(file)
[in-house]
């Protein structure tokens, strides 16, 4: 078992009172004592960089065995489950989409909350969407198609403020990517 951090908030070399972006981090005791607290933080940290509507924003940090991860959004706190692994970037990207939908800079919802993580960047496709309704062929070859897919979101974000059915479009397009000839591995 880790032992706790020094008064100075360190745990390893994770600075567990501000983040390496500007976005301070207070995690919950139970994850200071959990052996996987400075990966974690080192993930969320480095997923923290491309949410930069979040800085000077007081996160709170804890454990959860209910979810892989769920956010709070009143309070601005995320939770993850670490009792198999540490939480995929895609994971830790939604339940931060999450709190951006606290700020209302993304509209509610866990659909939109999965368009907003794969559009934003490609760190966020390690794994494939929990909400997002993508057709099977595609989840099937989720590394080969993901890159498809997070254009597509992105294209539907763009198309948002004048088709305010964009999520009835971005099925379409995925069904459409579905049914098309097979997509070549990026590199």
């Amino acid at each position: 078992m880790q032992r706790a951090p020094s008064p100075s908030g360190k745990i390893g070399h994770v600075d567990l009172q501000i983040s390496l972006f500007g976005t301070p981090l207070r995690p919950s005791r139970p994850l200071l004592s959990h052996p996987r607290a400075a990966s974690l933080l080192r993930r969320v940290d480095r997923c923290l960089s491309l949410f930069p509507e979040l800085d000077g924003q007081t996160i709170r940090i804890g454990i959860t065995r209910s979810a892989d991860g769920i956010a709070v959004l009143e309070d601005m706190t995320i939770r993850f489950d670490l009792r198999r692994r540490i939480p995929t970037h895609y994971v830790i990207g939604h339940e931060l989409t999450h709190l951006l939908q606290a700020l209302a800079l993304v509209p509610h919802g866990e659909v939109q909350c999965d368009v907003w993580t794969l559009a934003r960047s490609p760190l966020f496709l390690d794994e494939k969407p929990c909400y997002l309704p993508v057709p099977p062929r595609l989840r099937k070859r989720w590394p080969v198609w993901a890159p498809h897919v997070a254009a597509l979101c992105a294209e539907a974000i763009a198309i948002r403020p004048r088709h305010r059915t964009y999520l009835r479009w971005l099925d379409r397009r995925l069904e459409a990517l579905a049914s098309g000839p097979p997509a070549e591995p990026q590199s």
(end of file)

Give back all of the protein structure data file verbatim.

[in-house]
């Protein structure tokens, strides 16, 4: 078992009172004592960089065995489950989409909350969407198609403020990517 951090908030070399972006981090005791607290933080940290509507924003940090991860959004706190692994970037990207939908800079919802993580960047496709309704062929070859897919979101974000059915479009397009000839591995 880790032992706790020094008064100075360190745990390893994770600075567990501000983040390496500007976005301070207070995690919950139970994850200071959990052996996987400075990966974690080192993930969320480095997923923290491309949410930069979040800085000077007081996160709170804890454990959860209910979810892989769920956010709070009143309070601005995320939770993850670490009792198999540490939480995929895609994971830790939604339940931060999450709190951006606290700020209302993304509209509610866990659909939109999965368009907003794969559009934003490609760190966020390690794994494939929990909400997002993508057709099977595609989840099937989720590394080969993901890159498809997070254009597509992105294209539907763009198309948002004048088709305010964009999520009835971005099925379409995925069904459409579905049914098309097979997509070549990026590199």
């Amino acid at each position: 078992m880790q032992r706790a951090p020094s008064p100075s908030g360190k745990i390893g070399h994770v600075d567990l009172q501000i983040s390496l972006f500007g976005t301070p981090l207070r995690p919950s005791r139970p994850l200071l004592s959990h052996p996987r607290a400075a990966s974690l933080l080192r993930r969320v940290d480095r997923c923290l960089s491309l949410f930069p509507e979040l800085d000077g924003q007081t996160i709170r940090i804890g454990i959860t065995r209910s979810a892989d991860g769920i956010a709070v959004l009143e309070d601005m706190t995320i939770r993850f489950d670490l009792r198999r692994r540490i939480p995929t970037h895609y994971v830790i990207g939604h339940e931060l989409t999450h709190l951006l939908q606290a700020l209302a800079l993304v509209p509610h919802g866990e659909v939109q909350c999965d368009v907003w993580t794969l559009a934003r960047s490609p760190l966020f496709l390690d794994e494939k969407p929990c909400y997002l309704p993508v057709p099977p062929r595609l989840r099937k070859r989720w590394p080969v198609w993901a890159p498809h897919v997070a254009a597509l979101c992105a294209e539907a974000i763009a198309i948002r403020p004048r088709h305010r059915t964009y999520l009835r479009w971005l099925d379409r397009r995925l069904e459409a990517l579905a049914s098309g000839p097979p997509a070549e591995p990026q590199s």